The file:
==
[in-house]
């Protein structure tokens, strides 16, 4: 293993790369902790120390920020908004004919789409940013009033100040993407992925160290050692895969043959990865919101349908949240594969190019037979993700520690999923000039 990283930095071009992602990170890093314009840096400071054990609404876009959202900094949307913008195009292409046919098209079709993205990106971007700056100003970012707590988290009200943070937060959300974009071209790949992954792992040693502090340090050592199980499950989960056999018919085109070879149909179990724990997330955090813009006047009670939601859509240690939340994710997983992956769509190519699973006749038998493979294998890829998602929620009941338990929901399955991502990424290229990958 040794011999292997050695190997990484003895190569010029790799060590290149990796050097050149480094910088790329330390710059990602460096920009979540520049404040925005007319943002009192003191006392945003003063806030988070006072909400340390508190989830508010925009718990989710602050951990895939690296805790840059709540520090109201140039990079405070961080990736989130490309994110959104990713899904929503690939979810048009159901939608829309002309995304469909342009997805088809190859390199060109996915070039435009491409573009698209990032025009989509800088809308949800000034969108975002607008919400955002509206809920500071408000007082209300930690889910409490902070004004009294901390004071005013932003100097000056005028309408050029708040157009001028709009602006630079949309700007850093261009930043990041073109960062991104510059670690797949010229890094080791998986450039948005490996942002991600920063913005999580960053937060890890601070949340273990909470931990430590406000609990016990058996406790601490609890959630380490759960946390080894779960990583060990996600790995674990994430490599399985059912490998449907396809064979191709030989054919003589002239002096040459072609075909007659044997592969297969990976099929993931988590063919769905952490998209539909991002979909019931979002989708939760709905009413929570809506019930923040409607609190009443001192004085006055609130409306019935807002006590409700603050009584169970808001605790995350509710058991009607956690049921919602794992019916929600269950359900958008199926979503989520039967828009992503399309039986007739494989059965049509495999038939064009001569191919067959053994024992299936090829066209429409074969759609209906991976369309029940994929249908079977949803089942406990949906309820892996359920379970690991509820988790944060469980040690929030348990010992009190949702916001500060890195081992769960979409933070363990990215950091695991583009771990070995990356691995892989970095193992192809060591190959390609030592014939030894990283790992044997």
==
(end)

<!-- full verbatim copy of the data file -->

[in-house]
């Protein structure tokens, strides 16, 4: 293993790369902790120390920020908004004919789409940013009033100040993407992925160290050692895969043959990865919101349908949240594969190019037979993700520690999923000039 990283930095071009992602990170890093314009840096400071054990609404876009959202900094949307913008195009292409046919098209079709993205990106971007700056100003970012707590988290009200943070937060959300974009071209790949992954792992040693502090340090050592199980499950989960056999018919085109070879149909179990724990997330955090813009006047009670939601859509240690939340994710997983992956769509190519699973006749038998493979294998890829998602929620009941338990929901399955991502990424290229990958 040794011999292997050695190997990484003895190569010029790799060590290149990796050097050149480094910088790329330390710059990602460096920009979540520049404040925005007319943002009192003191006392945003003063806030988070006072909400340390508190989830508010925009718990989710602050951990895939690296805790840059709540520090109201140039990079405070961080990736989130490309994110959104990713899904929503690939979810048009159901939608829309002309995304469909342009997805088809190859390199060109996915070039435009491409573009698209990032025009989509800088809308949800000034969108975002607008919400955002509206809920500071408000007082209300930690889910409490902070004004009294901390004071005013932003100097000056005028309408050029708040157009001028709009602006630079949309700007850093261009930043990041073109960062991104510059670690797949010229890094080791998986450039948005490996942002991600920063913005999580960053937060890890601070949340273990909470931990430590406000609990016990058996406790601490609890959630380490759960946390080894779960990583060990996600790995674990994430490599399985059912490998449907396809064979191709030989054919003589002239002096040459072609075909007659044997592969297969990976099929993931988590063919769905952490998209539909991002979909019931979002989708939760709905009413929570809506019930923040409607609190009443001192004085006055609130409306019935807002006590409700603050009584169970808001605790995350509710058991009607956690049921919602794992019916929600269950359900958008199926979503989520039967828009992503399309039986007739494989059965049509495999038939064009001569191919067959053994024992299936090829066209429409074969759609209906991976369309029940994929249908079977949803089942406990949906309820892996359920379970690991509820988790944060469980040690929030348990010992009190949702916001500060890195081992769960979409933070363990990215950091695991583009771990070995990356691995892989970095193992192809060591190959390609030592014939030894990283790992044997």